AR/VR applications for environmental visualization and data analysis
Massive amounts of environmental data are being generated at a rapidly increasing pace due to developments and investments in sensor technologies
Figure I 7.3 A snapshot of HoloFlood placed on a conference room table.
(Ebert-Uphoff et al., 2017) and crowdsourcing (Sit et al., 2019), which are fuelled by the increased awareness of sustainability (Bibri, 2018) and climate change (Weber et al., 2018) as well as the efforts for disaster preparedness and mitigation. Making good use of these large-scale datasets require intelligent and efficient approaches for access, analysis and communication to stakeholders (Demir & Beck, 2009; Krajewski et al., 2017). These approaches include the presentation of structured data via web-based platforms in forms of 2D visualizations and interactive tools (Demir, Jiang, Walker, Parker, & Beck, 2009) and intuitive and gamified decision-support frameworks to allow stakeholders to make informed decisions (Carson et al., 2018). AR and VR can be utilized to develop next-generation data retrieval, on-site analysis and in-depth visualizations in the environmental field as highlighted by the case studies described in the remainder of this section.
Environmental data retrieval and sensing
AR can help develop modern data sensing approaches. It provides an opportunity for the user to perform complex measurements and data collection with intuitive methods. Sermet, Sit, Villanueva and Demir (2019) presented several geometry-based approaches to measure water stages using prevalent sensors found in smartphones. All approaches presented in the study require a user to take a picture of a point of interest (i.e. an intersection of a water body with land) in order to assess the real-world elevation of the surface of the water body (Figure 17.4a). The study outlines how AR beacons and known structures can be used as reference points to calibrate sensor readings, perform more accurate surveys, guide users to survey locations that are in more need of data points and present previous measurements for that location and relevant information as AR overlays.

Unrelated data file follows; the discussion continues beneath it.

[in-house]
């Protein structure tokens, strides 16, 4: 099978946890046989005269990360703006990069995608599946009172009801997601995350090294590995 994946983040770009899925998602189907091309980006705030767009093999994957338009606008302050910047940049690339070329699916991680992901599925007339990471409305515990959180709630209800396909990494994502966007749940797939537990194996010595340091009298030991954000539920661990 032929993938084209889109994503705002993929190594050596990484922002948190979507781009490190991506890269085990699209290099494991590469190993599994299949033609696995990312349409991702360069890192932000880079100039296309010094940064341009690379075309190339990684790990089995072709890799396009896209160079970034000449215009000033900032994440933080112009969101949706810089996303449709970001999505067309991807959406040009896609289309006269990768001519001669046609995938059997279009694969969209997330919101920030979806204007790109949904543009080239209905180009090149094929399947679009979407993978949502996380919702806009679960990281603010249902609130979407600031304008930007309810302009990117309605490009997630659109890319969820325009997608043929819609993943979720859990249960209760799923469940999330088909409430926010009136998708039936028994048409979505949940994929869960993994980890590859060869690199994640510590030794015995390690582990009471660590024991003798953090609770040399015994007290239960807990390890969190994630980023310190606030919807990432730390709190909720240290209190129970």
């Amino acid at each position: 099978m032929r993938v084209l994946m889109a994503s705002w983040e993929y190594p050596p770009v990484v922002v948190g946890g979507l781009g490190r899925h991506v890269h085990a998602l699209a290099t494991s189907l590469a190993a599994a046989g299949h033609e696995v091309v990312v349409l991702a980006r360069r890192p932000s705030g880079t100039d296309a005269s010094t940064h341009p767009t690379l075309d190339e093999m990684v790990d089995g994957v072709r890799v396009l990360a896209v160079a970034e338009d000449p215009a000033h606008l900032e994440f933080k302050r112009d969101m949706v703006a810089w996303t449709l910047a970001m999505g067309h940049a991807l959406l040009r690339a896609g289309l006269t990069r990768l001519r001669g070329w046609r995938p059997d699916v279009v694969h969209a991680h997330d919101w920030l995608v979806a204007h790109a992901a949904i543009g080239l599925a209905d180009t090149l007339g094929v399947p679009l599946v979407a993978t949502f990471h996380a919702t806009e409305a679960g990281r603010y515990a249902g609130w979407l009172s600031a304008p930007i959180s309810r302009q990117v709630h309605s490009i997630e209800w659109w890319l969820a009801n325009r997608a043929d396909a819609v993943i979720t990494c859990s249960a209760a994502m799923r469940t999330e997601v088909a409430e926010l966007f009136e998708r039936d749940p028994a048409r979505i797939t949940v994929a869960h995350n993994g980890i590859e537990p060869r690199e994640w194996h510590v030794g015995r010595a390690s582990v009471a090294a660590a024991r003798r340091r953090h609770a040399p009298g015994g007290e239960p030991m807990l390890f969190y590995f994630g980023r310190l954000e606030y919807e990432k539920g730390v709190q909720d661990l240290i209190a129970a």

In addition to data sensing, AR-based cyber tools can serve as practical intermediaries to communicate raw data and information to users in the appropriate spatiotemporal context. As an example, a smartphone-based AR application is developed (Demir et al., 2018) to allow the enhancement of a real-time camera feed by creating interactive AR layers (i.e. overlays) for nearby sensors (e.g. water level sensor, rain gauge, soil moisture gauge) to access data resources (Figure 17.4b). The application filters the sensors based on proximity determined by the user and resizes the representative icons to create a perception of distance.
Another use case for enhanced data communication is the inspection and measurement of power line sag using AR-enabled smartphone applications (Sermet, Demir, & Kucuksari, 2018). An Android application was developed to effectively and safely inspect overhead power line sag in terms of the line’s sag tolerance and distance to nearby obstacles (e.g. trees) and ground using image processing. For known locations, information boxes are generated with various useful information including the last maintenance